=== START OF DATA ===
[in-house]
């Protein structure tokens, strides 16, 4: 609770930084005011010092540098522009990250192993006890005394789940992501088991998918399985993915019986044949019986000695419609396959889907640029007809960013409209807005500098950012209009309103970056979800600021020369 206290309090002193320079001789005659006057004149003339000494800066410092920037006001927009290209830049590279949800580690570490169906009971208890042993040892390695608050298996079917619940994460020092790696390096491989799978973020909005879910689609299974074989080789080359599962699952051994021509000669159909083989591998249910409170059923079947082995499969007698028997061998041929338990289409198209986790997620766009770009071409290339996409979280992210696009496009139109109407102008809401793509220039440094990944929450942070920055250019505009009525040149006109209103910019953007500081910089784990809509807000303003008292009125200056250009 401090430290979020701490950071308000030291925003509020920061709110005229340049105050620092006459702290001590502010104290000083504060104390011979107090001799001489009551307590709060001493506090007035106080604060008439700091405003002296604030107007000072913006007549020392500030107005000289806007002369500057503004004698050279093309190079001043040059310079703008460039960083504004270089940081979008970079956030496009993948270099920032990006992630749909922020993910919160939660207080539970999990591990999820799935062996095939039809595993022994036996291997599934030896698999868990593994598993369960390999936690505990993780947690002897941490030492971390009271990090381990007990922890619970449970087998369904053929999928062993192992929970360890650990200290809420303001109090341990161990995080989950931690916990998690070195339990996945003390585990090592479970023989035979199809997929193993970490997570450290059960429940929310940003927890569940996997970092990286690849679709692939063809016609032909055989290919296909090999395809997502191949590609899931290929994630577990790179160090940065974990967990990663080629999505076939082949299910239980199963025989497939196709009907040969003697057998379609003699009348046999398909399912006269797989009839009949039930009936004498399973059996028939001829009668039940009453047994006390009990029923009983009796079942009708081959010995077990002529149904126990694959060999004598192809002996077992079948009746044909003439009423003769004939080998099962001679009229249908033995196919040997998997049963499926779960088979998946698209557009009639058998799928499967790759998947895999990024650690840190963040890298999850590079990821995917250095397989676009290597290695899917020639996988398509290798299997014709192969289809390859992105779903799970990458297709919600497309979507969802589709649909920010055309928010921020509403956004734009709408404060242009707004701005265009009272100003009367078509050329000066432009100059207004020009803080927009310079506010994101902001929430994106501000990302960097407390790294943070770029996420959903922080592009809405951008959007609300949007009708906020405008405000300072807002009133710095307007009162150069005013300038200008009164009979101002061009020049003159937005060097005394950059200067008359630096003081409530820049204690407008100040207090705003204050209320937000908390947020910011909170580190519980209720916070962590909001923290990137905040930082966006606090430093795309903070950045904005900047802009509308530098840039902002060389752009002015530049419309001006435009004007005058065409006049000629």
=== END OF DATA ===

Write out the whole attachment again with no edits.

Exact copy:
[in-house]
């Protein structure tokens, strides 16, 4: 609770930084005011010092540098522009990250192993006890005394789940992501088991998918399985993915019986044949019986000695419609396959889907640029007809960013409209807005500098950012209009309103970056979800600021020369 206290309090002193320079001789005659006057004149003339000494800066410092920037006001927009290209830049590279949800580690570490169906009971208890042993040892390695608050298996079917619940994460020092790696390096491989799978973020909005879910689609299974074989080789080359599962699952051994021509000669159909083989591998249910409170059923079947082995499969007698028997061998041929338990289409198209986790997620766009770009071409290339996409979280992210696009496009139109109407102008809401793509220039440094990944929450942070920055250019505009009525040149006109209103910019953007500081910089784990809509807000303003008292009125200056250009 401090430290979020701490950071308000030291925003509020920061709110005229340049105050620092006459702290001590502010104290000083504060104390011979107090001799001489009551307590709060001493506090007035106080604060008439700091405003002296604030107007000072913006007549020392500030107005000289806007002369500057503004004698050279093309190079001043040059310079703008460039960083504004270089940081979008970079956030496009993948270099920032990006992630749909922020993910919160939660207080539970999990591990999820799935062996095939039809595993022994036996291997599934030896698999868990593994598993369960390999936690505990993780947690002897941490030492971390009271990090381990007990922890619970449970087998369904053929999928062993192992929970360890650990200290809420303001109090341990161990995080989950931690916990998690070195339990996945003390585990090592479970023989035979199809997929193993970490997570450290059960429940929310940003927890569940996997970092990286690849679709692939063809016609032909055989290919296909090999395809997502191949590609899931290929994630577990790179160090940065974990967990990663080629999505076939082949299910239980199963025989497939196709009907040969003697057998379609003699009348046999398909399912006269797989009839009949039930009936004498399973059996028939001829009668039940009453047994006390009990029923009983009796079942009708081959010995077990002529149904126990694959060999004598192809002996077992079948009746044909003439009423003769004939080998099962001679009229249908033995196919040997998997049963499926779960088979998946698209557009009639058998799928499967790759998947895999990024650690840190963040890298999850590079990821995917250095397989676009290597290695899917020639996988398509290798299997014709192969289809390859992105779903799970990458297709919600497309979507969802589709649909920010055309928010921020509403956004734009709408404060242009707004701005265009009272100003009367078509050329000066432009100059207004020009803080927009310079506010994101902001929430994106501000990302960097407390790294943070770029996420959903922080592009809405951008959007609300949007009708906020405008405000300072807002009133710095307007009162150069005013300038200008009164009979101002061009020049003159937005060097005394950059200067008359630096003081409530820049204690407008100040207090705003204050209320937000908390947020910011909170580190519980209720916070962590909001923290990137905040930082966006606090430093795309903070950045904005900047802009509308530098840039902002060389752009002015530049419309001006435009004007005058065409006049000629």